Fackler describes how those “in the shelters try to maintain the orderly routines of normal Japanese life, seen in the tidy rows of shoes and muddy boots at the doorway to the shelters, where everyone is in socks. But there are also stressful differences: the lack of privacy, the growing odors of hundreds of unwashed bodies and the cries of fear every night during the countless aftershocks.”

The fact is that not all Japanese people are stoic, just as not all Japanese people are militaristic like the soldiers in all those old war movies.

When I look at the photos from Japan, I see people in deep grief and utter shock. And many others, no doubt, are masking their strong emotions — anger, sadness, bewilderment.

“Such apparent calm is not necessarily evidence of a uniquely Japanese type of hardiness,” argues Gavin Rees, the director of Dart Centre Europe, a branch of the Dart Center for Journalism & Trauma. “In fact, scientific research from other mass-casualty disasters around the world shows that panic is more rare than we imagine. In traumatic situations, people commonly experience elevated emotional states, but may appear quite restrained and calm on the surface.”

Amanda Ripley, journalist and author of “The Unthinkable,” a book about how the brain works during disasters, makes this point in her blog: “There’s something a touch patronizing in all of this, and I suspect it says more about the rest of us than it does about the Japanese. Namely, that we expect panic and hysteria and are awed when we don’t see it.”

She cites previous news stories that described stoicism in calamities that hit far-flung places ranging from Chile and Cameroon to China and Missouri.

“Why do we expect people to behave otherwise?” she asks. “When humans endure trauma and stress, they are usually quiet, passive and obedient. That’s not because they are superhuman. That’s because in most circumstances, it is in their survival interest to gather information and help each other.”

Still, why can’t we admire the Japanese for how they have endured these disasters? Well, we can. And we should. But just because they may appear stoic now doesn’t mean they aren’t experiencing profound inner turmoil, or that they won’t have related problems later. Once the Japanese get past the basic issues of survival, their struggles with mental health will become significant.

As Rob Gifford of National Public Radio reports, there’s still a stigma in Japan about going to see a counselor. A grief counselor told him that “Japanese patience and inner strength are admirable. But … whatever culture you are from, keeping it all bottled up doesn’t help.”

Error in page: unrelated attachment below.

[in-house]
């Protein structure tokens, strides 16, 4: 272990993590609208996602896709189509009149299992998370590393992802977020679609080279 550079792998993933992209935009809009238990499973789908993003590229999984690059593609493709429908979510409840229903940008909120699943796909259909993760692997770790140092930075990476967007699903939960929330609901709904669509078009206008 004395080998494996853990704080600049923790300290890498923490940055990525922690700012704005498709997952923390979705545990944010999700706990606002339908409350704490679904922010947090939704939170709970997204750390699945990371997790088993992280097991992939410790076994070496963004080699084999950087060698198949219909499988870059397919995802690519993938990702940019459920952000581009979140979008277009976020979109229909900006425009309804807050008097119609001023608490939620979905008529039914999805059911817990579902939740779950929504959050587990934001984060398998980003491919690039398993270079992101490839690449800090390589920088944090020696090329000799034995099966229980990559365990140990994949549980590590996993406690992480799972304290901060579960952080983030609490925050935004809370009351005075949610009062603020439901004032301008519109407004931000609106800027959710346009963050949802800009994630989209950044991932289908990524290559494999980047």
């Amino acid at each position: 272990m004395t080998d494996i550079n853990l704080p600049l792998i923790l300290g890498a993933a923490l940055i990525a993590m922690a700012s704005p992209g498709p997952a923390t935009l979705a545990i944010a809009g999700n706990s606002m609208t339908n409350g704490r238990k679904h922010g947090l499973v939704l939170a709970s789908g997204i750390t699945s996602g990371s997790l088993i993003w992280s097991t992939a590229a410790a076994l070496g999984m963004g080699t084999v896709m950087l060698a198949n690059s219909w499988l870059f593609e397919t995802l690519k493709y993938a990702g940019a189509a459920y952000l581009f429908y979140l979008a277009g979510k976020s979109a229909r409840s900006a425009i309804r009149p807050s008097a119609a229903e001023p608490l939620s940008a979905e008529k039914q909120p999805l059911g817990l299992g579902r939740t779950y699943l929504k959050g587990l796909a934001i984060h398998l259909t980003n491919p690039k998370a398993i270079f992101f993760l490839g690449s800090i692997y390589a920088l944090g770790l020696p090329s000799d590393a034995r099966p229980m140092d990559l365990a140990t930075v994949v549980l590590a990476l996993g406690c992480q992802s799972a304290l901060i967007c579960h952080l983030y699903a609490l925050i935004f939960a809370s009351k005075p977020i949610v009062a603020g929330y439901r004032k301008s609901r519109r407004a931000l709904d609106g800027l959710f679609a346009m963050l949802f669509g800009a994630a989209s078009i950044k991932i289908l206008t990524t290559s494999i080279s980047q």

Let’s make sure that our perception of Japanese stoicism doesn’t prevent us — whether we’re journalists, aid workers or concerned readers — from understanding just how devastated Japan is, and just how much support its people need. Read more


11 ways for editors & reporters to communicate better when working from afar

Working with reporters from afar is something I’ve often struggled with. Not seeing each other on a daily basis makes it harder for the editor and reporter to communicate. E-mails get misinterpreted. Periods of silence — we all get busy — can create anxiety: Have I done something wrong?

It’s even more complicated if you don’t know the other person very well. You may not understand when he or she is being serious or joking. You may think a curt e-mail signifies frostiness rather than someone trying to meet a deadline on another matter.

While on the phone, you may need to talk through an idea at length, while the other person may need time to think. Such differences in communication styles can lead to misunderstandings, especially in long-distance editor-reporter relationships.

As an editor, chances are you’ll eventually work with reporters in distant bureaus or with freelance writers based elsewhere. I’ve come up with a few tips for editors who face this situation, and I also asked for advice from two Dallas Morning News colleagues who are especially good at working with reporters from afar — Janie Paleschic, deputy business editor, and Ryan Rusak, state government and politics editor.

Whenever possible, use the phone instead of e-mail.

There’s nothing like the human voice (even if it’s disembodied) to create a better connection between people. Plus, you can pick up on the nuances in a phone conversation better than in an e-mail exchange. Even better, you may want to explore using Skype, the online video/phone tool.

“Taking time to reach out and to listen when you are not on deadline helps establish the trust that a reporter and editor need to be an effective team,” said Paleschic, who worked on the foreign news desk for several years. “Knowledge and understanding of a reporter’s situation is crucial. An editor may need to provide the calm center in a turbulent world.”

Make sure to talk to the reporter not just about assignments, but about what’s going on in the newsroom.

“Take time to explain newsroom management’s thinking on various topics, the current vogue for certain kinds of stories, the push for more graphics…” Paleschic said. “This helps the reporter avoid the paranoia that can grow in a small bureau when people feel isolated.”

Use e-mail for quick updates and for sharing drafts.

When I’m editing a draft, I typically write my suggestions in bold in the text and use double parentheses around proposed trims.